Friday, June 17, 2011

3 Diabetic Cats in NY; Bean has Cancer

June 17, 2011--I got this email this morning:

I am reaching out to you for advice and assistance, as I am not sure who to reach out to. My grandfather has three cats, ranging from 15-17 years, all of which are diabetic. He has for years provided shots for them, as well as medicine.

My grandfather is undergoing chemo treatment and is too frail to take care of them. He loves these cats and refuses to leave them, which is effecting his quality of life.

I am wondering if you could point me to a hospice or pet referral center that is located in New York—NYC, upstate, or Long Island.

The cats are older, but otherwise healthy (and shy). Please let me know if you have any advice.
I responded:
I am so sorry to hear of your grandfather's situation. I can only imagine how difficult this is on him, you, and the three cats. Your grandfather must be a most awesome man. But there comes a point at which he must put his own health needs first.

Diabetic Cats in Need does not have a shelter or foster network. We do our best to find a new situation for diabetic cats. Offhand, I do not know any hospice or pet referral centers in NY, but let's see what we can do.

I will post your message (without phone #) on DCIN's Facebook page and on a couple internet sites of caregivers of diabetic cats. I'll start getting the word out and ask for ideas.

In the meanwhile, I ask that you continue your search. Google searching, I came up with Animal Hospice of NY and Angel's Gate as pet hospices in NY. However, there also is a recent article about possible cruelty at Angel's Gate. Even before I saw that article, I was going to warn you that there often are allegations of inadequate care at animal hospice facilities and that you should personally visit any facility you are considering and ask for and check out references.

We might get suggestions of facilities that are not nearby. Or suggestions of high-end facilities. Here is one established by the Vet School at Texas A&M. The fees are huge. But depending on your grandfather's means and his love for his pets, he may want to consider something like this.

We may find someone(s) who is (are) willing to adopt one or more of the cats into their own home(s). For this purpose, could you email me photos of the cats, with their names? Otherwise, I think we have all the information we need for the time being.

I am sure you have considered talking with your grandfather about having his cats euthanized. This is a quote from a vet acquaintance of mine when discussing euthanasia for pets when the caregiver passes. "Cruel is allowing them to go to some of the hell holes that are otherwise called 'sanctuaries'. Or to have them end up in a shelter...or in a home that simply did not love or care for them properly.... If I get hit by a bus tomorrow, I do have a friend who will take my cats. If that person is no longer able or willing, then I have another friend who has been instructed to have them humanely euthanized." I am certainly not pushing this solution, but I wanted to put it on the table.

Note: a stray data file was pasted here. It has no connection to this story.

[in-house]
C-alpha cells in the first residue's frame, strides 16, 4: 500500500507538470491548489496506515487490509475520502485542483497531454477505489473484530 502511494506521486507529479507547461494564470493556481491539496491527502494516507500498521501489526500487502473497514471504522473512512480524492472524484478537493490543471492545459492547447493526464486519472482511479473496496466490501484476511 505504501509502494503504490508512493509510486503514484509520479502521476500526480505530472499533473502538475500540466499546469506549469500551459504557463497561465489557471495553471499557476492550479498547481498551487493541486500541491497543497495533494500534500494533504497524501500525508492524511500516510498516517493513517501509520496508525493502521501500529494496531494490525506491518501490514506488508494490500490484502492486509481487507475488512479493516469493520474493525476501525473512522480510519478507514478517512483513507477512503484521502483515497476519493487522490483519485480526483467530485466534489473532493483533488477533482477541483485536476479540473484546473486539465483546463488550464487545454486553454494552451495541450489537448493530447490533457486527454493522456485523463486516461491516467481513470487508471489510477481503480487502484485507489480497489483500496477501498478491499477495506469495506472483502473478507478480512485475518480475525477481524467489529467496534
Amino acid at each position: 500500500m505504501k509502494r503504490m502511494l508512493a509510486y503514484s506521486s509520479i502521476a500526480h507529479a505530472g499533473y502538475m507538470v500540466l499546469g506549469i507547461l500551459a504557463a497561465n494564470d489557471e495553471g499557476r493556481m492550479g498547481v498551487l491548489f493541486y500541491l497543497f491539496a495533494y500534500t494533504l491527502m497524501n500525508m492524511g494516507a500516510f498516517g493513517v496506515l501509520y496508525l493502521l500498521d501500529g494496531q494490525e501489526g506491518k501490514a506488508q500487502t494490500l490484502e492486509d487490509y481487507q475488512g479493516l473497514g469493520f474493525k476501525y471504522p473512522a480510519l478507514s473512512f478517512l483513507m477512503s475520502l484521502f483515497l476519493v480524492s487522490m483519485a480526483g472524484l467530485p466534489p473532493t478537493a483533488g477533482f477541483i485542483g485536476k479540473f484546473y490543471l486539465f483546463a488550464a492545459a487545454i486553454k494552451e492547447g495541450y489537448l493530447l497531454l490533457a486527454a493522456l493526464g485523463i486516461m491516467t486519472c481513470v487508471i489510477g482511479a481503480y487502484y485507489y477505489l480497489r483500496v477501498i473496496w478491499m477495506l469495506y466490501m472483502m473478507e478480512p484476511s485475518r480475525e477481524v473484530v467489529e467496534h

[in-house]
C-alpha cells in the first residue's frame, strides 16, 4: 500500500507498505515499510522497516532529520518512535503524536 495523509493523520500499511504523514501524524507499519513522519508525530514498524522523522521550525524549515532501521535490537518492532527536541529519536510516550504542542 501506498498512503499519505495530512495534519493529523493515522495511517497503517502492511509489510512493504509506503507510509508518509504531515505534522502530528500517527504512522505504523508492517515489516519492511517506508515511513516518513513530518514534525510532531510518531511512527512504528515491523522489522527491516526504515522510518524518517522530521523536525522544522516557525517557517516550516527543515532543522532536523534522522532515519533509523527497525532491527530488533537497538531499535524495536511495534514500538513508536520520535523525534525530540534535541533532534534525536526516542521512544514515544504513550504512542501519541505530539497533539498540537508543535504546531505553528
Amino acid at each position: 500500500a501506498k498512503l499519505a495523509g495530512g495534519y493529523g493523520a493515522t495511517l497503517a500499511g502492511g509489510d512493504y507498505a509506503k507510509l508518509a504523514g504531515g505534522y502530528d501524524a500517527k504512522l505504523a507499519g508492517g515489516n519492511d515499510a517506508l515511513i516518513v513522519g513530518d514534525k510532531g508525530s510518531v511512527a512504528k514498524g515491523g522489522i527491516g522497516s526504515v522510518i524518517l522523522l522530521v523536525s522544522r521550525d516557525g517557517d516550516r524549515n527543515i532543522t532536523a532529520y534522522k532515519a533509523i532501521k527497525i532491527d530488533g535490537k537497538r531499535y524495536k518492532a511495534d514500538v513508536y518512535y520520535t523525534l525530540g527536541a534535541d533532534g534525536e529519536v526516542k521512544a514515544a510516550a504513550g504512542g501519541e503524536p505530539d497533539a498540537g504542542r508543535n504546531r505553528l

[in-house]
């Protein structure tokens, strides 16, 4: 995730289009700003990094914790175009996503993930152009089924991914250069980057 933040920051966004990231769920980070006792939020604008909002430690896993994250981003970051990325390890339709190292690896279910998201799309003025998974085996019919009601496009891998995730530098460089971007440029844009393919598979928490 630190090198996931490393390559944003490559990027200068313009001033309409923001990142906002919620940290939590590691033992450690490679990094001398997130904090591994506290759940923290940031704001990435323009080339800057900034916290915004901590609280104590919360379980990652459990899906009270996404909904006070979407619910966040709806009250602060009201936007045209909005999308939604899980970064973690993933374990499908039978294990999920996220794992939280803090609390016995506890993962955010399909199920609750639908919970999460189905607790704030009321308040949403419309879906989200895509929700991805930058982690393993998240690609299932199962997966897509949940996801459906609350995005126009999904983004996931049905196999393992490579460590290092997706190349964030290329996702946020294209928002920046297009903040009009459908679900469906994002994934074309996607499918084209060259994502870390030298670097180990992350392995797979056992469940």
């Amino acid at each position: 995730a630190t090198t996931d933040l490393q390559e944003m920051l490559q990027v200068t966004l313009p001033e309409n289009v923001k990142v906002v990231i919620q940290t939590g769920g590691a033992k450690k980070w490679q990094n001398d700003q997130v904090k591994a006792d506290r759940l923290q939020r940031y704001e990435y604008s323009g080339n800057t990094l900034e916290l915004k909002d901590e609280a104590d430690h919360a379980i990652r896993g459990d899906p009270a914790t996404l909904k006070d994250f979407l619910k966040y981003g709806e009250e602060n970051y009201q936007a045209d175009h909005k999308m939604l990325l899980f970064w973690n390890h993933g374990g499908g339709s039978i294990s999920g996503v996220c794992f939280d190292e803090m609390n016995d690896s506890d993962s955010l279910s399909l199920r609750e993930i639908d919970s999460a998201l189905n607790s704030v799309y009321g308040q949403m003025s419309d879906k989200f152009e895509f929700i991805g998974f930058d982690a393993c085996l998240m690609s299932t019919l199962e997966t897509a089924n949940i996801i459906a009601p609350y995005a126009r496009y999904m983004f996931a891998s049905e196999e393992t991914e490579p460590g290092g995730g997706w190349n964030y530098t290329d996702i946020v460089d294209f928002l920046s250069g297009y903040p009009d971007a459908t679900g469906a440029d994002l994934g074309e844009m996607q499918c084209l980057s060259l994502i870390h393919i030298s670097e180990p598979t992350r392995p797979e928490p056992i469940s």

PS--It took me some time to put this together because I kept getting teary-eyed for your grandfather and his beloved cats. He is a marvelous man having cared for three diabetics. I wish I could have known him. Please let him know that he and his cats have my prayers, and that I am a cancer survivor and understand the hell of chemotherapy.
If you can help, please let DCIN know. Post here or email to ennis93 (remove space). And please crosspost.

For those who wonder about me putting out the PTS option---I might not have done that in a different situation or for younger cats.

1 comment:

Stefani said...

I would wait before making decisions based on PETA's allegations.

I am neither pro-PETA nor anti-PETA. I really appreciate some of the changes they have helped come about, such as the unpopularity of fur, and some of their undercover investigations.

On the other hand, PETA belives that euthanasia is the best end for many animals, and they have a very pro-euth stance in terms of when it should be applied. They are against No Kill, and would by definition consider hospicing a dying animal cruelty de facto. Once they are sick, you have to kill them according to PETA. In fact, half the time when they are not sick, PETA thinks they should be killed anyway.

Angel's Gate may be overstretched and perhaps there is reason not to send any animal there. On the other hand, PETA does have a euthanasia promotion agenda and would jump on any slippage of care standards to justify advocating euth.

Probably they think if you miss a day cleaning litterboxes, all your cats should be euthed due to horrific conditions.

Just sayin.